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Everything posted by maggiejiggs

  1. Is he going there alone? That probably makes a difference in the kinds of suggestions that would be best. ← Dinner with business associates, who he'd like to impress, I'm sure. They have the ability to move around they city, so I don't think location is desparately critical.
  2. Husband leaves tomorrow for business trip in San Franciso. Last minute, of course, needs suggestions for great places to eat, representative of the area preferred. Too late for Chez Panisse, I said, plus you can't go there with out me. Any ideas? Money isn't too big a problem this time around, lucky him.
  3. I need a great recipe for cannoli, if anyone can help ! maggiejiggs
  4. maggiejiggs

    Need a recipe

    Thanks to all. I grew up in NJ, across the river from Manhattan. Now living in Indianapolis. Since our Colts are playing in the Super Bowl, I'm planning a Cuban party - let's celebrate our co-ethnic joys! (pork is a midwestern staple, NJ is home to me and to many Cubans, and Miami?!!!) Maggiejiggs
  5. Can anyone give me an authentic recipe for a Cuban Sandwich? Maggiejiggs
  6. Dorie Perhaps my butter IS too warm. Mayonnaise is a pretty good description. How long do you hold your butter out of the fridge before creaming?
  7. Dorie I'm getting wafers!!! And they taste and look like pure butter to me. Puffy I guess isn't the right word. Somewhat mounded, perhaps. I don't have trouble with other cookies, but chocolate chips are my downfall do you think my butter is too warm before beating? Or should I try more flour?
  8. We need to form a club, Maggie -- Otherwise Good Cooks Who Bake Flat Cookies. OGCWBFC, for "short". ← Well, I must say your support really does lift my spirits
  9. Do you start with a new (not hot) cookie sheet for each batch of cookies going into the oven? If not, the cookies will melt out before cooking. That has just been my experience. ← Well, l've tried again, and they're still flat. I chilled the dough, put the mounds on chilled sheets, chilled again, and they still spread. They are flat, and smooth looking, rather than puffy and crinkly (?) looking. My kids still love them, which is the important thing, but I can't stop wondering what I'm doing wrong. Chocolate chips seem to be my downfall, where cookies are concerned...any more ideas??? Another point, they are very greasy when they come out of the oven, making me wonder what I'm doing with the butter. Overbeating? Needing more flour? I sure need help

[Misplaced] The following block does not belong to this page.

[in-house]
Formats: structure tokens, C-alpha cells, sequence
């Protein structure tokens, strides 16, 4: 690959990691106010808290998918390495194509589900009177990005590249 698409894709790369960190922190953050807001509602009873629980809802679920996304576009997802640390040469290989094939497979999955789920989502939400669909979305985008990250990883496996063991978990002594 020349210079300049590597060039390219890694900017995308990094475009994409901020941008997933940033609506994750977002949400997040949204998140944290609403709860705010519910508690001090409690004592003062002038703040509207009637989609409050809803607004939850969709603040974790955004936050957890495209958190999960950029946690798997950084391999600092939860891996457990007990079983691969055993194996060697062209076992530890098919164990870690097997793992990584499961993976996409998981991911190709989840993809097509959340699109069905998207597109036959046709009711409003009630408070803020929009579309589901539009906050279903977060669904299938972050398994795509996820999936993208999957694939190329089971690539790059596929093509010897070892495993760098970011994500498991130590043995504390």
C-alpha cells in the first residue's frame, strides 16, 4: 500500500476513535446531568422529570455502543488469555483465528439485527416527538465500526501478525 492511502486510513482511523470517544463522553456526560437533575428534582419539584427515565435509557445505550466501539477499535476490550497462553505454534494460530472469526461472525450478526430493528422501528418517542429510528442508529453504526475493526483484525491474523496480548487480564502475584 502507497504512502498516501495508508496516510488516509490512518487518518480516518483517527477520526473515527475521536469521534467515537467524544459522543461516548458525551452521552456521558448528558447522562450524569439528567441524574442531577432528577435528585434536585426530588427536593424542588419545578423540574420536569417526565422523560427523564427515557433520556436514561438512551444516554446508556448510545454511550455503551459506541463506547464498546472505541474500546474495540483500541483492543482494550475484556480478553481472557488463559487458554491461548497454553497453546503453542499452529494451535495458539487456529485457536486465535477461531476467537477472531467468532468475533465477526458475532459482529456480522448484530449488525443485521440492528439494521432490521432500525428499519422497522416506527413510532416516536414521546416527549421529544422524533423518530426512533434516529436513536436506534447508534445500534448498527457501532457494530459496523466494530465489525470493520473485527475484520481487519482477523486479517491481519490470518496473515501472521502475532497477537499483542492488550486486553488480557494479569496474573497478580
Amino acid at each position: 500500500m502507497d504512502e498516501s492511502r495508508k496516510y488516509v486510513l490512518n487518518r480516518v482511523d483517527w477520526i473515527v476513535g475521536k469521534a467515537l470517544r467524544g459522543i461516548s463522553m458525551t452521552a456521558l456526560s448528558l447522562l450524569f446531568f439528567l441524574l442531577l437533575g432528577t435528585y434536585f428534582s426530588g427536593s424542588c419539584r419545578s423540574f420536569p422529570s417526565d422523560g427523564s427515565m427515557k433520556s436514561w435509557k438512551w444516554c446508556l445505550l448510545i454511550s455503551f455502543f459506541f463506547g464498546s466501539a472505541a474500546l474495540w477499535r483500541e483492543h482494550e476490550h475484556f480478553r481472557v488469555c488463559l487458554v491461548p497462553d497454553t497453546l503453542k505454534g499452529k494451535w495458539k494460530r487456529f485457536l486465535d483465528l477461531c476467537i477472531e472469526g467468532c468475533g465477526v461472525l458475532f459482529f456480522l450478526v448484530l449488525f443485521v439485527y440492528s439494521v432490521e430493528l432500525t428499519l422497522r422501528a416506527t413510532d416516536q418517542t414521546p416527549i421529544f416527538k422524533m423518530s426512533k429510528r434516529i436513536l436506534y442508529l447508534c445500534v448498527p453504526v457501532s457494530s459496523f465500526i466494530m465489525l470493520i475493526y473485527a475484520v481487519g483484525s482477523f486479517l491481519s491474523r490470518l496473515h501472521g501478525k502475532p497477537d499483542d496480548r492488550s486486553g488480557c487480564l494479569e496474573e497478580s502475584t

10. Thanks for the last two posts. No, I've never chilled my cookie sheets, have tried chilling the dough, but not the individual sheets, with mounded dough. Will try both. Always wonder if my butter is TOO warm before beating, or if I beat not long enough or too much. I have success with other cookies, but the chocolate chips have got me
  11. Why do my cookies turn out flat??? Followed your recipie, Dorie, for chocalate chips. But I always have this problem. My cookies melt out, rather than puff up. I can tell you step by step what I've done, but thought you might have ideas before I went thru that. They're still tasy as heck, but thin, not mounded like yours.
  12. We were at a wedding in Cambridge, England, and though I love the beer, I really felt it was time for a martini. We were in a pub, and the Slovak waiter (we're not the only multicultural country in the world) said he knew how to make an American martini. Here's me, imagining the world of James Bond, of course. So he proffered me his martini, a 50/50 mix of gin and vermouth A guest in the establishment offered this explanation, so don't quote me Pub licenses are restricted, so the liquor comes out in shots (ounces or such), and so they can't just squirt a hint of of vermouth into it. The only place I got a legitimate martini was in London in our hotel bar (not a pub). So, I can't tell you for sure, but maybe this is why Fisher was drinking vermouth-gin, even in France.